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Thursday, February 20, 2003 7:05 AM
I don't think a seismic retrofit is what we're seeing here. Before any structure is built, the State of California requires a full seismic analysis to be completed and submitted to the state building department. The state examines their [Intamins's] analysis and either approves or denies their work. Obviously, if it gets denied, then it needs to be stronger. With this system in place, I find it hard to beleive that Intamin didn't think of seismic activity beforehand.

While I don't know what really happened, I suspect the soil bearinc capacity isn't as high as expected causing extra lateral movement in the footings.

-Seth

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Thursday, February 20, 2003 7:16 AM
danh - speaking for myself I'm not trashing Intamin, however their prototypes have proven to be quite problematic. The *other* Swiss company, B&M, seems to have few problems with their prototypes.

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Humor Ingredients: all natural flavors, some artificial additives. Sold by weight, not volume. 100% satisfaction not guaranteed. Void in Texas and Puerto Rico.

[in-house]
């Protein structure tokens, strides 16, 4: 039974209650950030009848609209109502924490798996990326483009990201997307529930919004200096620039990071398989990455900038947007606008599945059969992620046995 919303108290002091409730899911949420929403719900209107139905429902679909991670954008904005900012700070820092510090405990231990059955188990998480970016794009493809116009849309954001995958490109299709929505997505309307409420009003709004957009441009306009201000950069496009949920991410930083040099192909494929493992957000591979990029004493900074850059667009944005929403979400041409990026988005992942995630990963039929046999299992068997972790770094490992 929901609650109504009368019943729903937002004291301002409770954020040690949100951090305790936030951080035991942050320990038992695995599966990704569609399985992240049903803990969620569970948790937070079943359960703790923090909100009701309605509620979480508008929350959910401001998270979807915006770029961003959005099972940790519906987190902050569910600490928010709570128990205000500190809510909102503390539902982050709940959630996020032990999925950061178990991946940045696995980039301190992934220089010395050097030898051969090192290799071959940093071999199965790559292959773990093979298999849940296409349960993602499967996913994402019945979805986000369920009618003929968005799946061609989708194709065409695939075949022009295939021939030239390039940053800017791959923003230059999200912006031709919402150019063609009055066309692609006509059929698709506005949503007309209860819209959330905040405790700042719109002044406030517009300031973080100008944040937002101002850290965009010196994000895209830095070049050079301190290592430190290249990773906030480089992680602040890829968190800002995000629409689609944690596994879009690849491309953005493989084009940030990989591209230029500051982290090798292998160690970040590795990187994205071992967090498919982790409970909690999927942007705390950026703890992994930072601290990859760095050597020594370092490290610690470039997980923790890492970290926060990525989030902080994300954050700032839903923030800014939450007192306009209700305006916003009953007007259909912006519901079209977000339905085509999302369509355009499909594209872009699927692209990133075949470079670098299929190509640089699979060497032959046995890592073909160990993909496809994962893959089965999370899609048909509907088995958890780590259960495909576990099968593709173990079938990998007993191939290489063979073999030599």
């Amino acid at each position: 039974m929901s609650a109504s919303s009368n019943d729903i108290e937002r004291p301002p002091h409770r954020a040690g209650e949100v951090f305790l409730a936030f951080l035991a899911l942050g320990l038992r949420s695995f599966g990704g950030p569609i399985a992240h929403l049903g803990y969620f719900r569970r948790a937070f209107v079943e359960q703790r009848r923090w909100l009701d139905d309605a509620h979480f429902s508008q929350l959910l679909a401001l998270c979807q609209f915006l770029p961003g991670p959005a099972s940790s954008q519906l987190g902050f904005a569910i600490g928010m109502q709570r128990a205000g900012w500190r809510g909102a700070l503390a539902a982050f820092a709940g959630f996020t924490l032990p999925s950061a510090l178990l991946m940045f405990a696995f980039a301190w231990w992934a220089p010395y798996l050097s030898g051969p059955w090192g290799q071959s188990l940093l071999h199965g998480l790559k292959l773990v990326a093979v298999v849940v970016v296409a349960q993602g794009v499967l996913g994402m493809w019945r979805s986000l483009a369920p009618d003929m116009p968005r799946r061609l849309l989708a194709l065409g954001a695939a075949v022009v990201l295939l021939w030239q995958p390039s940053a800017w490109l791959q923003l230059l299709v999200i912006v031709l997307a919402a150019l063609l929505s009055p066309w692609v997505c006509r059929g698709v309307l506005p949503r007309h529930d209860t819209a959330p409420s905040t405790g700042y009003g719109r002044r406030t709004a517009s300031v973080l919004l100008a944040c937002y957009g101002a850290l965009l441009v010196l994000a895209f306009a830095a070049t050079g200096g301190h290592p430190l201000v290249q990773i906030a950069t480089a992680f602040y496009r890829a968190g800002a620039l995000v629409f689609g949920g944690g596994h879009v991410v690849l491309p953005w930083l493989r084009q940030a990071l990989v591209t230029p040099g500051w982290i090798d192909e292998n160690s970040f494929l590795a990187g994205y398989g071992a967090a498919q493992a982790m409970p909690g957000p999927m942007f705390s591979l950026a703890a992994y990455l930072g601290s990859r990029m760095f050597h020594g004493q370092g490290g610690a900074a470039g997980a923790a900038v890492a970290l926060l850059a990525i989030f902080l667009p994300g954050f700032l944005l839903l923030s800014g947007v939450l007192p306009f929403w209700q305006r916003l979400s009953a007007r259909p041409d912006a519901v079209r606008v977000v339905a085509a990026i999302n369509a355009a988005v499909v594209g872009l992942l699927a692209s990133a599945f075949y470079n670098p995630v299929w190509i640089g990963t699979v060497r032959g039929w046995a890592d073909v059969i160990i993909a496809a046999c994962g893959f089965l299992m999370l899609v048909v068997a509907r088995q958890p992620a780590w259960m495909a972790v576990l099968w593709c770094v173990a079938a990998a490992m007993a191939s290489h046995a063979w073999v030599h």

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Thursday, February 20, 2003 7:19 AM

Draegs said:
2) Find a way to make a magnetic braking system fail

Hate to bring it a bit off topic, but how'd Intamin manage to do that?

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Tommy Penner - YoYoBaybeeMan
What is The Animatrix?

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Thursday, February 20, 2003 7:24 AM
Prototypes?!

There's nothing prototype about the support structure they are using on their rides. The way in which companies hold up the track hasn't changed in decades.

As for the braking issue, here is a detailed explaination of what exactly happened:

http://capital2.capital.edu/admin-staff/dalthoff/sros.html

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James Draeger
-Captain Sarcasm (aka Sour Boy)

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Thursday, February 20, 2003 10:56 AM

JD said:


goliathkills: i'm pretty sure if a train got stuck up there the whole thing woulda come down. think about it.... a multi-ton train sitting on several hundred feet of unsupported track.... a gust of wind and the whole structure would suffer massive stress fractures if it even survived at all with that much weight being blown around on top of it. its only designed to handle the train for a few seconds during each crest and descent.


Riiiight! I suppose you talked to Intamin engineering and they let you in on some little known secrets? When the ride was built, they did a slow pull-through with one of the trains, and the train was on the unsupported part for a long time. Something as flimsy as you are describing would never be built!
*** This post was edited by Pete 2/20/2003 3:59:58 PM ***